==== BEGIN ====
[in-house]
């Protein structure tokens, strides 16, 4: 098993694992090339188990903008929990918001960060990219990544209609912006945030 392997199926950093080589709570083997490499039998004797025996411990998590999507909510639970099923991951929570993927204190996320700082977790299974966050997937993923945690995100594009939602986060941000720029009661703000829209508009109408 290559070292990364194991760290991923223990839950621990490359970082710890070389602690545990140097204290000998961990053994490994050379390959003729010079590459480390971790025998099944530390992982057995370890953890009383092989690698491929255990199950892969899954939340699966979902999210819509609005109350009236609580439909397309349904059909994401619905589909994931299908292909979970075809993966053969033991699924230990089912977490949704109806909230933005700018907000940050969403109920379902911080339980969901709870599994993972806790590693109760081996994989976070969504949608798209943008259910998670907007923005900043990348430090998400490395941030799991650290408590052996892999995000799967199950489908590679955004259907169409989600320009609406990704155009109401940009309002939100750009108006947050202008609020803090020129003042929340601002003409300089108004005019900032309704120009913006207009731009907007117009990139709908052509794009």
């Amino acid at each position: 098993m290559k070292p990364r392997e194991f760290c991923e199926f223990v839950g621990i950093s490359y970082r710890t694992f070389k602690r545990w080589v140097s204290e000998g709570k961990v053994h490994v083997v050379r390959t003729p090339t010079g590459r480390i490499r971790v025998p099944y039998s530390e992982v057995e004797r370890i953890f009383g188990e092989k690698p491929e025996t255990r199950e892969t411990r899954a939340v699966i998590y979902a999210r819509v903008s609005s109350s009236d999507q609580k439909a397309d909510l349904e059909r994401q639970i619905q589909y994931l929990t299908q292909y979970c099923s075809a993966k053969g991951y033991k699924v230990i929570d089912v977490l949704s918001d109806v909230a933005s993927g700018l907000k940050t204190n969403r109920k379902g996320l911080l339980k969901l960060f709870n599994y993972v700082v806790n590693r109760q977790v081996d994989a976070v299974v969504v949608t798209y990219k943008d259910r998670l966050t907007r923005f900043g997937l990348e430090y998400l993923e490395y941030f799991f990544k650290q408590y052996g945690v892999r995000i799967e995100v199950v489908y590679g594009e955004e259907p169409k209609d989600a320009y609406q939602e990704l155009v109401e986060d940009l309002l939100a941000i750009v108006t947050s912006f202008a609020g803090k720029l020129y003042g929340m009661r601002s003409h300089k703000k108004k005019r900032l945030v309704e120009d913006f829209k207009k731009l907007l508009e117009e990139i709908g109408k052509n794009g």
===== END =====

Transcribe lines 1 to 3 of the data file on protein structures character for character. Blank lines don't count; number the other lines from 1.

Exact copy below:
[in-house]
């Protein structure tokens, strides 16, 4: 098993694992090339188990903008929990918001960060990219990544209609912006945030 392997199926950093080589709570083997490499039998004797025996411990998590999507909510639970099923991951929570993927204190996320700082977790299974966050997937993923945690995100594009939602986060941000720029009661703000829209508009109408 290559070292990364194991760290991923223990839950621990490359970082710890070389602690545990140097204290000998961990053994490994050379390959003729010079590459480390971790025998099944530390992982057995370890953890009383092989690698491929255990199950892969899954939340699966979902999210819509609005109350009236609580439909397309349904059909994401619905589909994931299908292909979970075809993966053969033991699924230990089912977490949704109806909230933005700018907000940050969403109920379902911080339980969901709870599994993972806790590693109760081996994989976070969504949608798209943008259910998670907007923005900043990348430090998400490395941030799991650290408590052996892999995000799967199950489908590679955004259907169409989600320009609406990704155009109401940009309002939100750009108006947050202008609020803090020129003042929340601002003409300089108004005019900032309704120009913006207009731009907007117009990139709908052509794009």
């Amino acid at each position: 098993m290559k070292p990364r392997e194991f760290c991923e199926f223990v839950g621990i950093s490359y970082r710890t694992f070389k602690r545990w080589v140097s204290e000998g709570k961990v053994h490994v083997v050379r390959t003729p090339t010079g590459r480390i490499r971790v025998p099944y039998s530390e992982v057995e004797r370890i953890f009383g188990e092989k690698p491929e025996t255990r199950e892969t411990r899954a939340v699966i998590y979902a999210r819509v903008s609005s109350s009236d999507q609580k439909a397309d909510l349904e059909r994401q639970i619905q589909y994931l929990t299908q292909y979970c099923s075809a993966k053969g991951y033991k699924v230990i929570d089912v977490l949704s918001d109806v909230a933005s993927g700018l907000k940050t204190n969403r109920k379902g996320l911080l339980k969901l960060f709870n599994y993972v700082v806790n590693r109760q977790v081996d994989a976070v299974v969504v949608t798209y990219k943008d259910r998670l966050t907007r923005f900043g997937l990348e430090y998400l993923e490395y941030f799991f990544k650290q408590y052996g945690v892999r995000i799967e995100v199950v489908y590679g594009e955004e259907p169409k209609d989600a320009y609406q939602e990704l155009v109401e986060d940009l309002l939100a941000i750009v108006t947050s912006f202008a609020g803090k720029l020129y003042g929340m009661r601002s003409h300089k703000k108004k005019r900032l945030v309704e120009d913006f829209k207009k731009l907007l508009e117009e990139i709908g109408k052509n794009g």